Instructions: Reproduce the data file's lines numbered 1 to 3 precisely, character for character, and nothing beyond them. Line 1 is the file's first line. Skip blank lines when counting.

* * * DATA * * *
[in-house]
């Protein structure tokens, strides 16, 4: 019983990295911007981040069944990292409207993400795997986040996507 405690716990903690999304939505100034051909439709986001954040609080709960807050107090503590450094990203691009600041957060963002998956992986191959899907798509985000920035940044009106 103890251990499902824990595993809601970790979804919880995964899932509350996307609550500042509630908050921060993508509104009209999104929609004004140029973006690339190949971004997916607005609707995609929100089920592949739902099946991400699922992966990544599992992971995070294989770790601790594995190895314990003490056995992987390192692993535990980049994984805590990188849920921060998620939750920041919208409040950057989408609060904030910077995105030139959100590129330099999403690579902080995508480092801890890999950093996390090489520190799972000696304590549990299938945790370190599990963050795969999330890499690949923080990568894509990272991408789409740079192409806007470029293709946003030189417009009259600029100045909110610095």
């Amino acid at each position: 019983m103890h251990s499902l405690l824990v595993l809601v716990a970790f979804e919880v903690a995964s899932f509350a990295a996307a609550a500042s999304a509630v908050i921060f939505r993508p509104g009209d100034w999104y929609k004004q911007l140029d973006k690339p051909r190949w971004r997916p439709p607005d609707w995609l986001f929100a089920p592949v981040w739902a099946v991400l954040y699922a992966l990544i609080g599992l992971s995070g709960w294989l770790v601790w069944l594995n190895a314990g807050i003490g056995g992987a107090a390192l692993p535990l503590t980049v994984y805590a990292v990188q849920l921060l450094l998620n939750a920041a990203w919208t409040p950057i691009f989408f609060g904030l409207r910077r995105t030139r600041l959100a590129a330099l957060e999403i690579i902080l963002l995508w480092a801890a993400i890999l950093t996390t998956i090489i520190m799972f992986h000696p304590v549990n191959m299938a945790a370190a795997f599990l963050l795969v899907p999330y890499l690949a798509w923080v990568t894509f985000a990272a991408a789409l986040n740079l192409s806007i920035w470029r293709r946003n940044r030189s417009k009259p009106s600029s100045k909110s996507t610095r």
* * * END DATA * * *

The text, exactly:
[in-house]
């Protein structure tokens, strides 16, 4: 019983990295911007981040069944990292409207993400795997986040996507 405690716990903690999304939505100034051909439709986001954040609080709960807050107090503590450094990203691009600041957060963002998956992986191959899907798509985000920035940044009106 103890251990499902824990595993809601970790979804919880995964899932509350996307609550500042509630908050921060993508509104009209999104929609004004140029973006690339190949971004997916607005609707995609929100089920592949739902099946991400699922992966990544599992992971995070294989770790601790594995190895314990003490056995992987390192692993535990980049994984805590990188849920921060998620939750920041919208409040950057989408609060904030910077995105030139959100590129330099999403690579902080995508480092801890890999950093996390090489520190799972000696304590549990299938945790370190599990963050795969999330890499690949923080990568894509990272991408789409740079192409806007470029293709946003030189417009009259600029100045909110610095």
């Amino acid at each position: 019983m103890h251990s499902l405690l824990v595993l809601v716990a970790f979804e919880v903690a995964s899932f509350a990295a996307a609550a500042s999304a509630v908050i921060f939505r993508p509104g009209d100034w999104y929609k004004q911007l140029d973006k690339p051909r190949w971004r997916p439709p607005d609707w995609l986001f929100a089920p592949v981040w739902a099946v991400l954040y699922a992966l990544i609080g599992l992971s995070g709960w294989l770790v601790w069944l594995n190895a314990g807050i003490g056995g992987a107090a390192l692993p535990l503590t980049v994984y805590a990292v990188q849920l921060l450094l998620n939750a920041a990203w919208t409040p950057i691009f989408f609060g904030l409207r910077r995105t030139r600041l959100a590129a330099l957060e999403i690579i902080l963002l995508w480092a801890a993400i890999l950093t996390t998956i090489i520190m799972f992986h000696p304590v549990n191959m299938a945790a370190a795997f599990l963050l795969v899907p999330y890499l690949a798509w923080v990568t894509f985000a990272a991408a789409l986040n740079l192409s806007i920035w470029r293709r946003n940044r030189s417009k009259p009106s600029s100045k909110s996507t610095r």